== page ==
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Publication numberUS4846463 A
Publication typeGrant
Application numberUS 07/151,586
Publication dateJul 11, 1989
Filing dateFeb 2, 1988
Priority dateNov 6, 1987
Fee statusLapsed
Also published asEP0311223A1
Publication number07151586, 151586, US 4846463 A, US 4846463A, US-A-4846463, US4846463 A, US4846463A
InventorsFrits Kleinnibbelink
Original AssigneeFrits Kleinnibbelink
Export CitationBiBTeX, EndNote, RefMan
External Links: USPTO, USPTO Assignment, Espacenet
Alpine skiing training device
US 4846463 A
Abstract
A training device for skiers includes an inverted V-shaped support defining an apex. One leg is rotatable about an upwardly inclined axis along a first angle and the other leg extends at a different angle from the apex. The free end of the other leg supports a platform for supporting the skier's feet. The other leg together with the platform swing in pendulum fashion about the apex and seek an equilibrium position under the action of gravity when the skier is not on the platform.
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Claims(16)
I claim:
1. A free-swiveling training device for skiers which comprises the combination of a base adapted to be disposed on a support surface, an elongate first support part carried by said base for free rotation about an upwardly inclined first axis defining a first acute angle with respect to the support surface and presenting a free end portion, a second elongate support part connected to the free end of the first support part and extending therefrom along a second axis defining a second acute angle with respect to the support surface and presenting a free end portion, the second support part being freely rotatable with the first support part about the first axis, a platform carried by the free end portion of the second support part and upon which a skier may place his feet in simulation of a skiing stance, the first acute angle being different from the second acute angle to dispose the first and second support parts in an inverted V-shaped relation and allow the second support part to swing freely to a centered position relative to the apex of the V-shape along a concave upwardly extending arcuate path under the influence of gravity and position the platform above the second support part when a skier is not disposed on the platform, and permitting the freely-rotatable first and second support parts and the platform to swing back and forth relative to the base along the concave arcuate path to simulate body lean during skiing when the skier shifts body weight on the platform.
2. A training device as defined in claim 1 including means for adjusting the acute angle of the first axis.
3. A training device as defined in claim 2 including means for adjusting the acute angle of the second axis.
4. A free-swiveling and unrestrained training device for skiers which comprises the combination of a base adapted to be disposed on a support surface, an elongate first support part carried by said base for free rotation about an upwardly inclined first axis defining a first acute angle with respect to the support surface and presenting a free end portion, a second elongate support part connected at an angle to the free end of the first support part and extending therefrom in a substantially common plane along a second axis defining a second acute angle with respect to the support surface and presenting a free end portion, the second support part being freely rotatable with the first support part, bearing means carried by the free end portion of the second support part and defining a pivot axis transverse to the second support part, a platform upon which a skier may place his feet in simulation of a skiing stance, the platform having a depending pivot post received in said bearing means to permit the platform to rotate freely about said pivot axis, the first acute angle being greater than the second acute angle to dispose the first and second support parts in an inverted V configuration to allow the second support part to swing along a concave upwardly extending arcuate path centered at the apex of the V configuration under the influence of gravity to a centered position with the pivot axis in a vertical plane when a skier is not disposed on the platform, and permitting the freely-rotatable second support part and the freely-rotatable platform to swing back and forth relative to the base along the concave arcuate path to simulate body lean during skiing when the skier shifts body weight on the platform.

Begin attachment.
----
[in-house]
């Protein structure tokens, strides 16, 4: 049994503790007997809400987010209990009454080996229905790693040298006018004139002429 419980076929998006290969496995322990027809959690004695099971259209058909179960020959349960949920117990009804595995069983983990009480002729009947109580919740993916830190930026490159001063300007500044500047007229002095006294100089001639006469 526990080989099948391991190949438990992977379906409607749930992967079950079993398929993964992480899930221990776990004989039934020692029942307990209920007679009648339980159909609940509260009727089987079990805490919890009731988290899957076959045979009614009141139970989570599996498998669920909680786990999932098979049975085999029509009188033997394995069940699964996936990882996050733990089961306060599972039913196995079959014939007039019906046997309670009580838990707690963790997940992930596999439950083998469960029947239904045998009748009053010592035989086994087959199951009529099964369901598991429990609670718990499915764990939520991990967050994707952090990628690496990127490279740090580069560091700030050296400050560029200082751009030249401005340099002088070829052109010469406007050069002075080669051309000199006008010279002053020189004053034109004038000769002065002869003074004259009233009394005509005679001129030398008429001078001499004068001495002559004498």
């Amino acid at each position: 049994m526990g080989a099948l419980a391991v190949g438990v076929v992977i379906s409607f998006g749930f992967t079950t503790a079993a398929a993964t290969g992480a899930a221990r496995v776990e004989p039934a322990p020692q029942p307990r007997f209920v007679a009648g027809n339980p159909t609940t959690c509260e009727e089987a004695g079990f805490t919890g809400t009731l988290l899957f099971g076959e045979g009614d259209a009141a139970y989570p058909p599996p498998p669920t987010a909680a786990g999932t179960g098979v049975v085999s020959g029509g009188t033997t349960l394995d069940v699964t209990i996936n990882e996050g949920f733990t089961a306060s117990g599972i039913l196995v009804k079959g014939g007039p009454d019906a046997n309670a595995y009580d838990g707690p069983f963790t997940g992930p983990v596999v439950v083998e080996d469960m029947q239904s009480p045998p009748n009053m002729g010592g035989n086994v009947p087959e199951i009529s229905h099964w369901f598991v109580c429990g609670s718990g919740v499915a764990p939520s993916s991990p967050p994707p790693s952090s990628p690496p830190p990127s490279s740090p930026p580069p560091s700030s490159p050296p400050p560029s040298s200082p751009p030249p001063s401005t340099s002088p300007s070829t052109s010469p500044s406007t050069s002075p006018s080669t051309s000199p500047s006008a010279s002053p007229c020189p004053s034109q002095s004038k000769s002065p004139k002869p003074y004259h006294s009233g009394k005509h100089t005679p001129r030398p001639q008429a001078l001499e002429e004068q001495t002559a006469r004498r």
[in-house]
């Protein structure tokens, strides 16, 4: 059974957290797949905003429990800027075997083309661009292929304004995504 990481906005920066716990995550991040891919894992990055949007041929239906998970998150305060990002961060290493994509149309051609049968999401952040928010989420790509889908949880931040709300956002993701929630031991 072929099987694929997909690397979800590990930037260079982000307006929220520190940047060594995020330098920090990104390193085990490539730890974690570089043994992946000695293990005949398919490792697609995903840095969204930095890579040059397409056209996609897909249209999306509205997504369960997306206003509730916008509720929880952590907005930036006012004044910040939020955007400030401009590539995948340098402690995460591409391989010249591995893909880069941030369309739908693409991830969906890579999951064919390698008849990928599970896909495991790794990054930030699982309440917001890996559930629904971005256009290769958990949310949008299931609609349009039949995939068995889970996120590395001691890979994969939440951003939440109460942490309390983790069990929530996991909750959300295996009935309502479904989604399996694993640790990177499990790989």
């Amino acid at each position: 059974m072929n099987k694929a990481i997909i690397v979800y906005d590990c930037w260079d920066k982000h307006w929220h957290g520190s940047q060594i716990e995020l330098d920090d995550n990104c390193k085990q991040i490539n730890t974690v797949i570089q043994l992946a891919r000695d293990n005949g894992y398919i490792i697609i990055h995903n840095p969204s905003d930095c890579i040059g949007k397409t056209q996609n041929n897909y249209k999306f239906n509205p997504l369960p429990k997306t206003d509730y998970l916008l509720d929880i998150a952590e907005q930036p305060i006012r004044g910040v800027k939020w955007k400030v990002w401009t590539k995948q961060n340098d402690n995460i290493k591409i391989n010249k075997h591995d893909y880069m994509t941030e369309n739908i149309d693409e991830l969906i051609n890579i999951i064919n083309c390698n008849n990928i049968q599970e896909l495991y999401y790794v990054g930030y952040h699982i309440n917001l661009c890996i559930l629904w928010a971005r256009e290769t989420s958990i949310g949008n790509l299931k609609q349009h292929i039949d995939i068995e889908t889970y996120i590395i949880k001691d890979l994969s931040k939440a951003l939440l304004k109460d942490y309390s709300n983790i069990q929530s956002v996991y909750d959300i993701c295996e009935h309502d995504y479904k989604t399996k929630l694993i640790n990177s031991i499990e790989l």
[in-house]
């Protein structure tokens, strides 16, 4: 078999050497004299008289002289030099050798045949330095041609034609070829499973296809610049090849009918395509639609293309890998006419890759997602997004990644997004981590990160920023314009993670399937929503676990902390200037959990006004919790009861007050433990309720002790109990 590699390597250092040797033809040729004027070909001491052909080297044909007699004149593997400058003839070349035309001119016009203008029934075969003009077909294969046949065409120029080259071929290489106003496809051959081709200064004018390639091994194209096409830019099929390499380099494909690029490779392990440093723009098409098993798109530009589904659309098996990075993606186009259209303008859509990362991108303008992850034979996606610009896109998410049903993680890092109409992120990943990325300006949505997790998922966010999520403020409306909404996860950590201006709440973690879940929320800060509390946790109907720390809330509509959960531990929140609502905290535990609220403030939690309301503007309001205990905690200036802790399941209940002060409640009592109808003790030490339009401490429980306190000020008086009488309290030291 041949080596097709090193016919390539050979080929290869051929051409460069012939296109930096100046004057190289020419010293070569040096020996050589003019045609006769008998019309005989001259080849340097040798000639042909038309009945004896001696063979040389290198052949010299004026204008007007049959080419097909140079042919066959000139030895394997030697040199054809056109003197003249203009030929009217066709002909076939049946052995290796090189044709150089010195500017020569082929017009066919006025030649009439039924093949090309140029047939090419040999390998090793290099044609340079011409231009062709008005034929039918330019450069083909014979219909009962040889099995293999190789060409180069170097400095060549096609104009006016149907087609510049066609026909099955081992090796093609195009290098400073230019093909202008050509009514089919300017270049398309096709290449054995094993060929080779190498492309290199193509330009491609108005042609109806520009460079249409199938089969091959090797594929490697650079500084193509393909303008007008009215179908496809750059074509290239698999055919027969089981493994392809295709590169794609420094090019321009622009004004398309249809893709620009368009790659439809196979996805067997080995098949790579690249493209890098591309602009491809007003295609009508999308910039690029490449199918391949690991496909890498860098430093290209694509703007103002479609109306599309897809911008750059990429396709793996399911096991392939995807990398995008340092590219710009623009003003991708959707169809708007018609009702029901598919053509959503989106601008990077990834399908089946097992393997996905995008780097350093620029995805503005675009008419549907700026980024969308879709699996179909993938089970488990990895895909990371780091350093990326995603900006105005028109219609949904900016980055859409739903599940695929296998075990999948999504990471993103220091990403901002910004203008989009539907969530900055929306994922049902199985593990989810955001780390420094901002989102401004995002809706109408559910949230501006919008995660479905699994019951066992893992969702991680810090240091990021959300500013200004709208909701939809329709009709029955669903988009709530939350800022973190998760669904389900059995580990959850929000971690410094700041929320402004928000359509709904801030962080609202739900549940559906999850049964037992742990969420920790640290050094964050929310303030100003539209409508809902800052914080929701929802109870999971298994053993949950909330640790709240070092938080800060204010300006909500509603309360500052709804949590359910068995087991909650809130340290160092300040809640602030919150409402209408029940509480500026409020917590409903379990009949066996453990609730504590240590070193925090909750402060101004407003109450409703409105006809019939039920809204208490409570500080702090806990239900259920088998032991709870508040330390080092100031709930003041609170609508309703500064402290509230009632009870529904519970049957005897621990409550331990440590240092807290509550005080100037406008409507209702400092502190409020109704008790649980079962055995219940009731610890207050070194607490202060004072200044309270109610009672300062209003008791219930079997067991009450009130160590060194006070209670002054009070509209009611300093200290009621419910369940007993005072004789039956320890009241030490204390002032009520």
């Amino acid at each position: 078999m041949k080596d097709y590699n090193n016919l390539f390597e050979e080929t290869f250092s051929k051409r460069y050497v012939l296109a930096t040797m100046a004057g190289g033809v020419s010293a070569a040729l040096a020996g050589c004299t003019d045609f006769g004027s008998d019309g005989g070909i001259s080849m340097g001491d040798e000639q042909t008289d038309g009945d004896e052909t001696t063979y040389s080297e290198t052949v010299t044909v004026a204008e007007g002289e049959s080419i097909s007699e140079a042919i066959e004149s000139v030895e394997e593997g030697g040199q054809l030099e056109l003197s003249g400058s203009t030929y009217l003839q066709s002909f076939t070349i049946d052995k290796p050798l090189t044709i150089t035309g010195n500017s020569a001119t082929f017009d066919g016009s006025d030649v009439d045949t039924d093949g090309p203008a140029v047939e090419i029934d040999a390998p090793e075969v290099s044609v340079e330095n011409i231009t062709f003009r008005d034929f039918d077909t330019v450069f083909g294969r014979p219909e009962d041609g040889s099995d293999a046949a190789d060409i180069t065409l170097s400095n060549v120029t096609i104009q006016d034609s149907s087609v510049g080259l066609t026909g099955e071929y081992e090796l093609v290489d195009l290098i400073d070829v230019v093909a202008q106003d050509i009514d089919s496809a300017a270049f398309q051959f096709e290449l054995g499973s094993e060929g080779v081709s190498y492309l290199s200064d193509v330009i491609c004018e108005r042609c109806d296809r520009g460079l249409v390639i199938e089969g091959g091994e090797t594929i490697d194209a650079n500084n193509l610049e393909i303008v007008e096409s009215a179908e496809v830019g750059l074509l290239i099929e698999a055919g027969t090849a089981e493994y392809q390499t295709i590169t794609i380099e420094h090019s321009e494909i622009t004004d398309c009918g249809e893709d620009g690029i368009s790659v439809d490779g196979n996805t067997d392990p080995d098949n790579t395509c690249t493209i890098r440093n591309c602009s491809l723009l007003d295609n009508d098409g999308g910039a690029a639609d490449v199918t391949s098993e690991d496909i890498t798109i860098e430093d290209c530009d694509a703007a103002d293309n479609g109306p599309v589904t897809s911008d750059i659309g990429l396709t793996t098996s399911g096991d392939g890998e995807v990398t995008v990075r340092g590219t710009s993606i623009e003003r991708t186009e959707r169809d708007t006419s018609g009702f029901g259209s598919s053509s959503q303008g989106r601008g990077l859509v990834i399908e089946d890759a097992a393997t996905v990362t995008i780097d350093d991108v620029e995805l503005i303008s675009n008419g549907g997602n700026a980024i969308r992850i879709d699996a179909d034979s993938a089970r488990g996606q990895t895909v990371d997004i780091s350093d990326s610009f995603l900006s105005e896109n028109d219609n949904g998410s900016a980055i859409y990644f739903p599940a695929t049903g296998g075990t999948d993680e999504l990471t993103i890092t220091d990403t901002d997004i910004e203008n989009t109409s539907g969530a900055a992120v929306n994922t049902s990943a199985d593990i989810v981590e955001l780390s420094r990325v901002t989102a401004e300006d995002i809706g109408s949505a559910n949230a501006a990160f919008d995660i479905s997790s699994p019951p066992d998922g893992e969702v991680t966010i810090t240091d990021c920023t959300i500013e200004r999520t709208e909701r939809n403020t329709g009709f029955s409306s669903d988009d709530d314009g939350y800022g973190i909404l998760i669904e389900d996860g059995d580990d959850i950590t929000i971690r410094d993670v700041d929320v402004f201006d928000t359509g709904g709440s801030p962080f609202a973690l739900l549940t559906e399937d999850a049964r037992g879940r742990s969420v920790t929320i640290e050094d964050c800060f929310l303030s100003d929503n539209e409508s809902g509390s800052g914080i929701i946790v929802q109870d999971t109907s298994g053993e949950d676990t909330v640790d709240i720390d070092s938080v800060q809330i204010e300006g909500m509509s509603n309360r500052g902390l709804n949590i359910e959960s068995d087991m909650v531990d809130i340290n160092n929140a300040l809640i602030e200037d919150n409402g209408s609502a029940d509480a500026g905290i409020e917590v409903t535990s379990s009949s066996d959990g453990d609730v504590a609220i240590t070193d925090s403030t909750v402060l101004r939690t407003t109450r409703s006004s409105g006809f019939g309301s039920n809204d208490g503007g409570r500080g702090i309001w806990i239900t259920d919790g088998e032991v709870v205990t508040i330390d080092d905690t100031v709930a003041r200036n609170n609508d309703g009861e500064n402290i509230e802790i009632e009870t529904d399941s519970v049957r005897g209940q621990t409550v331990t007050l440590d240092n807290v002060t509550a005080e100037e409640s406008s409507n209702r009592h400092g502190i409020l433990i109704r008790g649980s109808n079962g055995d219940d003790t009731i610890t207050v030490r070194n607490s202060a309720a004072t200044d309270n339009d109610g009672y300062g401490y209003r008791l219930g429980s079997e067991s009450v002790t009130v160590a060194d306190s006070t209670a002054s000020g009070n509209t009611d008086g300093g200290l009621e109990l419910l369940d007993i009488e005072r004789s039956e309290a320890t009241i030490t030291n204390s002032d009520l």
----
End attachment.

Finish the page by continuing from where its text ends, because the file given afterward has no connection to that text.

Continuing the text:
5. A training device as defined in claim 4 including means for adjusting the acute angle of the first axis.
6. A training device as defined in claim 5 including means for adjusting the acute angle of the second axis.
7. A training device as defined in claim 4 including a transverse pivot pin connecting the pivot post to the platform to provide an additional degree of freedom of movement for the platform.
8. A training device as defined in claim 7 including depending stop pins on said platform for limiting rotation between the platform and the second support part.
9. A training device as defined in claim 8 including means for adjusting the acute angle of the first axis.
10. A training device as defined in claim 9 including means for adjusting the acute angle of the second axis.
11. A free-swiveling training device for skiers under training which comprises the combination of a base adapted to be disposed on a support surface, an elongate generally V-shaped member having one leg portion of the V-shaped member carried by the base and extending therefrom along an upwardly inclined first axis defining a first acute angle with respect to the support surface, the elongate angled member having a second leg portion substantially coplanar with the first leg portion and joined to said one leg portion and extending therefrom along a second axis defining a second acute angle with respect to the support surface with the V-shaped member disposed in a substantially vertical plane, pivot means for pivoting the one leg portion for free rotation about said first axis, a platform carried by a free end portion of the second leg portion and upon which a skier while training may place his feet in simulation of a skiing stance, the platform being disposed above the second leg portion when the leg portions define an inverted V shape in a substantially vertical plane, the inverted V shape allowing the second support part to swing freely about said first axis to a centered position along a concave upwardly extending arcuate path under the influence of gravity and position the platform above the second support part when a skier is not disposed on the platform, and permitting the freely-swinging second leg portion and the platform to swing back and forth relative to the base along the concave arcuate path to simulate body lean during skiing when the skier shifts body weight on the platform.